When I saddle the pale horse, to take my last ride,
To the home ranch, over the Great Divide,
Will I find the trail blazed all the way,
A place to camp, at the close of day?
Will the trail be smooth, and the weather fair?
(For no one has ever come back from there)
But the good book says, if we shoot square,
"Have no fear of the trails over there!"
An unseen hand guides the pale horse straight,
O'er the summit height, to the home ranch gate,
Where we all must meet the Boss Supreme,
And all will be one pleasant dream.
No herding of dogies on frost night,
Or wild stampede in the morning's light.
No cinching of saddles, or shipping of steers.
No sorrow or trouble or bitter tears.
But the sun will shine, and cool breezes blow,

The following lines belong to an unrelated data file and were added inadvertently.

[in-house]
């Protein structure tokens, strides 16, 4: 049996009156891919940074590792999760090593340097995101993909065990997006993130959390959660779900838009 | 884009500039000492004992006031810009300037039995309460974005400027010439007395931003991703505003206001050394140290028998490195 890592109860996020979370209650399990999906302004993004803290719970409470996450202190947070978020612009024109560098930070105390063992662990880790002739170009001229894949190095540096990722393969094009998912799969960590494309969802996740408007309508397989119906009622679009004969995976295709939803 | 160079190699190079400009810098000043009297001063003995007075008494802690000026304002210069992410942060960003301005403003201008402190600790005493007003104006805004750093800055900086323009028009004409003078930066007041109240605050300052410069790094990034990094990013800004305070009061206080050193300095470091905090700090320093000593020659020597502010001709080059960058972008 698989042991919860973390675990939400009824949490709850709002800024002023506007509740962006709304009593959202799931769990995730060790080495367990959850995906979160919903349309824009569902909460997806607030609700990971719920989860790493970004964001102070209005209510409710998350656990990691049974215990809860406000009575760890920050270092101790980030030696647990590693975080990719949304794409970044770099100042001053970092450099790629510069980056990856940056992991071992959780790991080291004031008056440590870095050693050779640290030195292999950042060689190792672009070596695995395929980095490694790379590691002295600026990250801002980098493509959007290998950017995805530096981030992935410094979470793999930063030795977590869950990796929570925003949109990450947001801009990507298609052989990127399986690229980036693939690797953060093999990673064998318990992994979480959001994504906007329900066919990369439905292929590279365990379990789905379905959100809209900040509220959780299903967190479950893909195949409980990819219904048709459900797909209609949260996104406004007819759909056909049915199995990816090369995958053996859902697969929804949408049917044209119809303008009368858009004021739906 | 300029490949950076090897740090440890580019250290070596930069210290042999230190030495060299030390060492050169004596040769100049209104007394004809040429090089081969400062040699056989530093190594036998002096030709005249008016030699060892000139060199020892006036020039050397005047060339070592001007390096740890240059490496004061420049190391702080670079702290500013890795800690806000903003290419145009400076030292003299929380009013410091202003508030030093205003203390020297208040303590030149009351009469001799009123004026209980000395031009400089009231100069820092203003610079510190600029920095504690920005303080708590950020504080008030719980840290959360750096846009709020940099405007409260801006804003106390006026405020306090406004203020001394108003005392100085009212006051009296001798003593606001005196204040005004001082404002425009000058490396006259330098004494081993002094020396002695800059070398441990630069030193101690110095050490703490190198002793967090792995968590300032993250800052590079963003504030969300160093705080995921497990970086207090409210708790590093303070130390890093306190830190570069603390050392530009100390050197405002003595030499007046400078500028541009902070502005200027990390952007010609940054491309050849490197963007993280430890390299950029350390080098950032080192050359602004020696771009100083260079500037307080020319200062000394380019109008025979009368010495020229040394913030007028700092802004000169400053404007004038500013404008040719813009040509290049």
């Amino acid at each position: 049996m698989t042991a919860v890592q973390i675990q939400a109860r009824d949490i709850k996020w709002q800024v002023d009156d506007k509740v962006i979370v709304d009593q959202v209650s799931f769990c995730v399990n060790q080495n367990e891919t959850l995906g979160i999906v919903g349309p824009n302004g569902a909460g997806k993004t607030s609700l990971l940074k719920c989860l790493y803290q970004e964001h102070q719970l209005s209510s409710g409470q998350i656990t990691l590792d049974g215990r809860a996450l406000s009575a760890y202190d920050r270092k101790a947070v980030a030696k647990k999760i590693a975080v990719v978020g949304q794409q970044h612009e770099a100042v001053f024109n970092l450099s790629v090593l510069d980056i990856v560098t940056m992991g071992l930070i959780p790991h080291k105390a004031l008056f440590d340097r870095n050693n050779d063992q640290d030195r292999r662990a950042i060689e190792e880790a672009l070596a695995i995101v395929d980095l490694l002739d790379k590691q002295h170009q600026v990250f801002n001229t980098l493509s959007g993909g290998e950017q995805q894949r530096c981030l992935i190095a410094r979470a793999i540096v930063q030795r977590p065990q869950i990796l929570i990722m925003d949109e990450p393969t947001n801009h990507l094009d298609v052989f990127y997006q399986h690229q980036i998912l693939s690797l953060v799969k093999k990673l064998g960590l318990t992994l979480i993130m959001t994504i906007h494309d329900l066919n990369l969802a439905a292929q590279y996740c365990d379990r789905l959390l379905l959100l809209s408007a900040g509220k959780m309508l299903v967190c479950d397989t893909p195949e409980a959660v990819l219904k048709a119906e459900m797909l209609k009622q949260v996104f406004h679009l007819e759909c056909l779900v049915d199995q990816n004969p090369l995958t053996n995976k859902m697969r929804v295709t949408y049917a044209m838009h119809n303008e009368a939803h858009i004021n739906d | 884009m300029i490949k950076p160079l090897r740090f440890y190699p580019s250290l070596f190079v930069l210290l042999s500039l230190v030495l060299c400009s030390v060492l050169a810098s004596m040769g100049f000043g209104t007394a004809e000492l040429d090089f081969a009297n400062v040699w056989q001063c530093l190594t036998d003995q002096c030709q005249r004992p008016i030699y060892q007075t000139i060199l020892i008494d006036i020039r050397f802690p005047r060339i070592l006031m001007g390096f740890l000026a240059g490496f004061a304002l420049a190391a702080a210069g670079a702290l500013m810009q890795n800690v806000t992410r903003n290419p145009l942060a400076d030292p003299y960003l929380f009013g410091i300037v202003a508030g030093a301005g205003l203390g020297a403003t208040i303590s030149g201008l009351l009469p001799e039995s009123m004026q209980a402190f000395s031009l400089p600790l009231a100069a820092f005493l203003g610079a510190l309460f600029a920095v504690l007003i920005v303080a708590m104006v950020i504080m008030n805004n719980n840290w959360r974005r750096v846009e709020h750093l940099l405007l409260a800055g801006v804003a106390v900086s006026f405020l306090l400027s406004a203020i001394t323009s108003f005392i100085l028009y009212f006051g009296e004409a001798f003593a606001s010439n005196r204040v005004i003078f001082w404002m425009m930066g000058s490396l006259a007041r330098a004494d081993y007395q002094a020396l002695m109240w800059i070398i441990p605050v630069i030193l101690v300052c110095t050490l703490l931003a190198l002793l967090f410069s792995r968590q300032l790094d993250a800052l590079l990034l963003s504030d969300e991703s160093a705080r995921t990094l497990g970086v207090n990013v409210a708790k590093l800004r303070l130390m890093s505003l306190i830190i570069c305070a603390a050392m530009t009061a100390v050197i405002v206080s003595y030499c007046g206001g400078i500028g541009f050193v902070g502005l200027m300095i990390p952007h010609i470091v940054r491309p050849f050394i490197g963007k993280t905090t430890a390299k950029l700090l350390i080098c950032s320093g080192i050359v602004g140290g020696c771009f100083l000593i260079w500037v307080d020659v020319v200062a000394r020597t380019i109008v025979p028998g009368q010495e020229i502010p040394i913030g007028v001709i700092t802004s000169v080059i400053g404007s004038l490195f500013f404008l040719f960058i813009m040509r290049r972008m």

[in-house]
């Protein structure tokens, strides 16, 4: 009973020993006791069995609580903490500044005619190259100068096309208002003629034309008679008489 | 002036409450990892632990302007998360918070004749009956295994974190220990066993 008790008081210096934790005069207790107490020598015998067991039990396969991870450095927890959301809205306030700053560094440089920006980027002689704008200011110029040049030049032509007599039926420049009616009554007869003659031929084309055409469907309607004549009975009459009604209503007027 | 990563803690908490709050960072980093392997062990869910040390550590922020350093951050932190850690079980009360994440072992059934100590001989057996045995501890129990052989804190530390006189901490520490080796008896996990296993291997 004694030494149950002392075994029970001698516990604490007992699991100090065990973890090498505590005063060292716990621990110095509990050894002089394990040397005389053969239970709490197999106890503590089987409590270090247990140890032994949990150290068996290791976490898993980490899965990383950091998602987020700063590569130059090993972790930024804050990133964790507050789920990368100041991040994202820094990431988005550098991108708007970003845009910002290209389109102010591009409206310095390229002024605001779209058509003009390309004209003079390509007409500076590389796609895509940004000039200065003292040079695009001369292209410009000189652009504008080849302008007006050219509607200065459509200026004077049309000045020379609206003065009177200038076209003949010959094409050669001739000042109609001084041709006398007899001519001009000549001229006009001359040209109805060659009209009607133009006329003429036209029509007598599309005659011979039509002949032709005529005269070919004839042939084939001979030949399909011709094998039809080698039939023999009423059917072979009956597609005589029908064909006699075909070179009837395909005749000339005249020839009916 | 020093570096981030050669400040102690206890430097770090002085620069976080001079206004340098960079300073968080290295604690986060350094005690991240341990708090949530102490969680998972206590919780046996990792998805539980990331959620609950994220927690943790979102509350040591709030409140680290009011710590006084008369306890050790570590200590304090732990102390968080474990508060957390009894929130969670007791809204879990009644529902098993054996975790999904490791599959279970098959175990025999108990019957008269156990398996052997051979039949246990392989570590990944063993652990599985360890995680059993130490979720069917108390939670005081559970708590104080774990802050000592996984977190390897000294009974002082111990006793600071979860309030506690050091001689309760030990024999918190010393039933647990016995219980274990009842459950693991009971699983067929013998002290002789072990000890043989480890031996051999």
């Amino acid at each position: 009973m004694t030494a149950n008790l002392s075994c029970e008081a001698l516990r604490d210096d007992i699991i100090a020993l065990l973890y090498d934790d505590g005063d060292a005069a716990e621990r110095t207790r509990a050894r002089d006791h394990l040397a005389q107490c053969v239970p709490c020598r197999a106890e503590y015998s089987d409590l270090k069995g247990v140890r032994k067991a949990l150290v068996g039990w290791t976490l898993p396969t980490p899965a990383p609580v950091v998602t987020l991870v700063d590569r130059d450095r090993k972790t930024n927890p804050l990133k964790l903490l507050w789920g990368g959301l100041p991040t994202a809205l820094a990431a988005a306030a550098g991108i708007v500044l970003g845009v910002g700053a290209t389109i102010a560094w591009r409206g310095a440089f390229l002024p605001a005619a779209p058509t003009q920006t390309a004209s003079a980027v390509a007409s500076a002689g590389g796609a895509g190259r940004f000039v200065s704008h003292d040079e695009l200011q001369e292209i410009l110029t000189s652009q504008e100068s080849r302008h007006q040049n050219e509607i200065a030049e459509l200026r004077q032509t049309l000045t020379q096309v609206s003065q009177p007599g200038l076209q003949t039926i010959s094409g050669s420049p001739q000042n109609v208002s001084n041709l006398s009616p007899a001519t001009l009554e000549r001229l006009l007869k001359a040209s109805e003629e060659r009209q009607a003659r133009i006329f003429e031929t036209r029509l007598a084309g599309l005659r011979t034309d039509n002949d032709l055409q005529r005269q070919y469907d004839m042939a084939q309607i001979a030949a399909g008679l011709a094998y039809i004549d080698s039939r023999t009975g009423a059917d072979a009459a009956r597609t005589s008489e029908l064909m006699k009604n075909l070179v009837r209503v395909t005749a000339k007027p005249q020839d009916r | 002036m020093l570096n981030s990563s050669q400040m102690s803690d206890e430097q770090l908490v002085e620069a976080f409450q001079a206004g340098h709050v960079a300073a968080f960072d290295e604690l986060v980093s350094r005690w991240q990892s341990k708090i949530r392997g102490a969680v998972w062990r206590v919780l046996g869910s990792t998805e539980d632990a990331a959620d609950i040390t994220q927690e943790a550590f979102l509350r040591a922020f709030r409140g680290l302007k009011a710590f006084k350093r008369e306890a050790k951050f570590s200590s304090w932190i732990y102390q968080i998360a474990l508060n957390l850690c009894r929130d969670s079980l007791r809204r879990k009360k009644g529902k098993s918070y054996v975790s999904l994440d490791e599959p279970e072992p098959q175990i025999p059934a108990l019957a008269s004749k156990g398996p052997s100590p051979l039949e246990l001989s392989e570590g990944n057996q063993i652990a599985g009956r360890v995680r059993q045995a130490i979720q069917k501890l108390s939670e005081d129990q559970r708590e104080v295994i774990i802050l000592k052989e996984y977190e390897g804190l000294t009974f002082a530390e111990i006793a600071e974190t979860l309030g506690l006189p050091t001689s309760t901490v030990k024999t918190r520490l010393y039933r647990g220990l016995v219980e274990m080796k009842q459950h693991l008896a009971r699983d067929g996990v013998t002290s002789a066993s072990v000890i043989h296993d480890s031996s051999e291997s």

Over a range ever free from snow;
And for those who lived as He who died
To save us riders—that Great Divide
Will be only a foothill, so very low;
That on its summit sweet flowers do grow,
And the trail itself will be smooth all the way,
With a place to camp at the close of day.
When at last I reach that Home Ranch gate,
Peter will say, "You sure shot straight,"
And the gate will open for me, I know,
Saying, "Pull off your saddle, and let him go!"